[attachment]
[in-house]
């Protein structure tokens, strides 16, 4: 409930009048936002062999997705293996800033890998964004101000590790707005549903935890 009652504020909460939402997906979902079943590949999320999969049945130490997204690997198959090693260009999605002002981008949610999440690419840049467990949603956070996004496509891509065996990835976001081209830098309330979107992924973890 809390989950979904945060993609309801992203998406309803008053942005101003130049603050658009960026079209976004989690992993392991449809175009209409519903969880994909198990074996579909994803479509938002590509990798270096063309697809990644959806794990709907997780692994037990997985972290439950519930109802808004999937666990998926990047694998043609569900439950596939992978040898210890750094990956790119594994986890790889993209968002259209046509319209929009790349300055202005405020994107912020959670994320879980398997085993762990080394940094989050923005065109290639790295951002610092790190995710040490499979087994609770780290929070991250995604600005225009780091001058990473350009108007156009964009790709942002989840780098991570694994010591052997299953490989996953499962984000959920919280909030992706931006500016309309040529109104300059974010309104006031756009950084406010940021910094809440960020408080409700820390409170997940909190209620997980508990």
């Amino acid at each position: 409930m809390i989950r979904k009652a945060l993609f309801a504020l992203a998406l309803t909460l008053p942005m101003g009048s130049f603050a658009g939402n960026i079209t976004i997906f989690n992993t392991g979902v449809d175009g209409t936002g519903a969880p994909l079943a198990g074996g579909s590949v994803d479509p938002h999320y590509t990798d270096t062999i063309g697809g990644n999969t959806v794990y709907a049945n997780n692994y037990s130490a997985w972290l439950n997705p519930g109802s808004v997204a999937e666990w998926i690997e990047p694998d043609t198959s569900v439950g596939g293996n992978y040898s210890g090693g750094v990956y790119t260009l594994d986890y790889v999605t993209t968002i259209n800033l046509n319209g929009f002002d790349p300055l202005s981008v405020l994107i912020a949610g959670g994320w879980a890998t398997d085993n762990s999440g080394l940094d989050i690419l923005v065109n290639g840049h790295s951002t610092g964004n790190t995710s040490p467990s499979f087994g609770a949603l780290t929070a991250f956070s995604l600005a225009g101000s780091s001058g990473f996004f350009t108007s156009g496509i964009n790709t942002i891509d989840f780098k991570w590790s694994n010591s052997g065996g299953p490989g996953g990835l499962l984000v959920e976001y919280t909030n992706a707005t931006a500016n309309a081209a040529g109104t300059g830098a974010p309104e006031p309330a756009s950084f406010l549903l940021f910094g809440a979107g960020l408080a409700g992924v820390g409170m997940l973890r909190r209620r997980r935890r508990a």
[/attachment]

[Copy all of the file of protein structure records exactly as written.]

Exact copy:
[in-house]
């Protein structure tokens, strides 16, 4: 409930009048936002062999997705293996800033890998964004101000590790707005549903935890 009652504020909460939402997906979902079943590949999320999969049945130490997204690997198959090693260009999605002002981008949610999440690419840049467990949603956070996004496509891509065996990835976001081209830098309330979107992924973890 809390989950979904945060993609309801992203998406309803008053942005101003130049603050658009960026079209976004989690992993392991449809175009209409519903969880994909198990074996579909994803479509938002590509990798270096063309697809990644959806794990709907997780692994037990997985972290439950519930109802808004999937666990998926990047694998043609569900439950596939992978040898210890750094990956790119594994986890790889993209968002259209046509319209929009790349300055202005405020994107912020959670994320879980398997085993762990080394940094989050923005065109290639790295951002610092790190995710040490499979087994609770780290929070991250995604600005225009780091001058990473350009108007156009964009790709942002989840780098991570694994010591052997299953490989996953499962984000959920919280909030992706931006500016309309040529109104300059974010309104006031756009950084406010940021910094809440960020408080409700820390409170997940909190209620997980508990």
């Amino acid at each position: 409930m809390i989950r979904k009652a945060l993609f309801a504020l992203a998406l309803t909460l008053p942005m101003g009048s130049f603050a658009g939402n960026i079209t976004i997906f989690n992993t392991g979902v449809d175009g209409t936002g519903a969880p994909l079943a198990g074996g579909s590949v994803d479509p938002h999320y590509t990798d270096t062999i063309g697809g990644n999969t959806v794990y709907a049945n997780n692994y037990s130490a997985w972290l439950n997705p519930g109802s808004v997204a999937e666990w998926i690997e990047p694998d043609t198959s569900v439950g596939g293996n992978y040898s210890g090693g750094v990956y790119t260009l594994d986890y790889v999605t993209t968002i259209n800033l046509n319209g929009f002002d790349p300055l202005s981008v405020l994107i912020a949610g959670g994320w879980a890998t398997d085993n762990s999440g080394l940094d989050i690419l923005v065109n290639g840049h790295s951002t610092g964004n790190t995710s040490p467990s499979f087994g609770a949603l780290t929070a991250f956070s995604l600005a225009g101000s780091s001058g990473f996004f350009t108007s156009g496509i964009n790709t942002i891509d989840f780098k991570w590790s694994n010591s052997g065996g299953p490989g996953g990835l499962l984000v959920e976001y919280t909030n992706a707005t931006a500016n309309a081209a040529g109104t300059g830098a974010p309104e006031p309330a756009s950084f406010l549903l940021f910094g809440a979107g960020l408080a409700g992924v820390g409170m997940l973890r909190r209620r997980r935890r508990a």